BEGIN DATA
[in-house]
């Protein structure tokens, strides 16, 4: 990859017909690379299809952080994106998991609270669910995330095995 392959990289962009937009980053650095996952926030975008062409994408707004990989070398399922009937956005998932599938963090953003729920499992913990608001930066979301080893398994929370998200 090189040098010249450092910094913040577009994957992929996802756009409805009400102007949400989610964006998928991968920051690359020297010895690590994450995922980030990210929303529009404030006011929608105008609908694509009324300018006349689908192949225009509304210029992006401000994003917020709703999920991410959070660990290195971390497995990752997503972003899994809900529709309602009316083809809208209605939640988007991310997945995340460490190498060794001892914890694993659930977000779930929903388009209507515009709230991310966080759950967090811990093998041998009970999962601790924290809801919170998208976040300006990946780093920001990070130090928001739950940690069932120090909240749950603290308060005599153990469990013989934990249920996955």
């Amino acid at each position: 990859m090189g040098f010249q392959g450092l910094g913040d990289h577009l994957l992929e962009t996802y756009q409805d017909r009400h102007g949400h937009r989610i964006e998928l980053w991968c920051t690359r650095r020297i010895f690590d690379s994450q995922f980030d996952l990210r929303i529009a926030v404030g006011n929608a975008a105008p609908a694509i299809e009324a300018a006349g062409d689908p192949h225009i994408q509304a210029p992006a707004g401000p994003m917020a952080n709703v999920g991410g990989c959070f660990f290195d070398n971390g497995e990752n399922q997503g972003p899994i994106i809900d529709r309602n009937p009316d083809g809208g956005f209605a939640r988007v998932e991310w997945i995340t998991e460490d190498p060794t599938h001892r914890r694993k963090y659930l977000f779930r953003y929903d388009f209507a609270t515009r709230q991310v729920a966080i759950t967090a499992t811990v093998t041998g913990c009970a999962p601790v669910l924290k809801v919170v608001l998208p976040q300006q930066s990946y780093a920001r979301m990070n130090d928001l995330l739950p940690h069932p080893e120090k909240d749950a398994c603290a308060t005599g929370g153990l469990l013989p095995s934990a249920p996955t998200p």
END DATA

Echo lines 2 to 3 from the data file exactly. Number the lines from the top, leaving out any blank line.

């Protein structure tokens, strides 16, 4: 990859017909690379299809952080994106998991609270669910995330095995 392959990289962009937009980053650095996952926030975008062409994408707004990989070398399922009937956005998932599938963090953003729920499992913990608001930066979301080893398994929370998200 090189040098010249450092910094913040577009994957992929996802756009409805009400102007949400989610964006998928991968920051690359020297010895690590994450995922980030990210929303529009404030006011929608105008609908694509009324300018006349689908192949225009509304210029992006401000994003917020709703999920991410959070660990290195971390497995990752997503972003899994809900529709309602009316083809809208209605939640988007991310997945995340460490190498060794001892914890694993659930977000779930929903388009209507515009709230991310966080759950967090811990093998041998009970999962601790924290809801919170998208976040300006990946780093920001990070130090928001739950940690069932120090909240749950603290308060005599153990469990013989934990249920996955």
């Amino acid at each position: 990859m090189g040098f010249q392959g450092l910094g913040d990289h577009l994957l992929e962009t996802y756009q409805d017909r009400h102007g949400h937009r989610i964006e998928l980053w991968c920051t690359r650095r020297i010895f690590d690379s994450q995922f980030d996952l990210r929303i529009a926030v404030g006011n929608a975008a105008p609908a694509i299809e009324a300018a006349g062409d689908p192949h225009i994408q509304a210029p992006a707004g401000p994003m917020a952080n709703v999920g991410g990989c959070f660990f290195d070398n971390g497995e990752n399922q997503g972003p899994i994106i809900d529709r309602n009937p009316d083809g809208g956005f209605a939640r988007v998932e991310w997945i995340t998991e460490d190498p060794t599938h001892r914890r694993k963090y659930l977000f779930r953003y929903d388009f209507a609270t515009r709230q991310v729920a966080i759950t967090a499992t811990v093998t041998g913990c009970a999962p601790v669910l924290k809801v919170v608001l998208p976040q300006q930066s990946y780093a920001r979301m990070n130090d928001l995330l739950p940690h069932p080893e120090k909240d749950a398994c603290a308060t005599g929370g153990l469990l013989p095995s934990a249920p996955t998200p």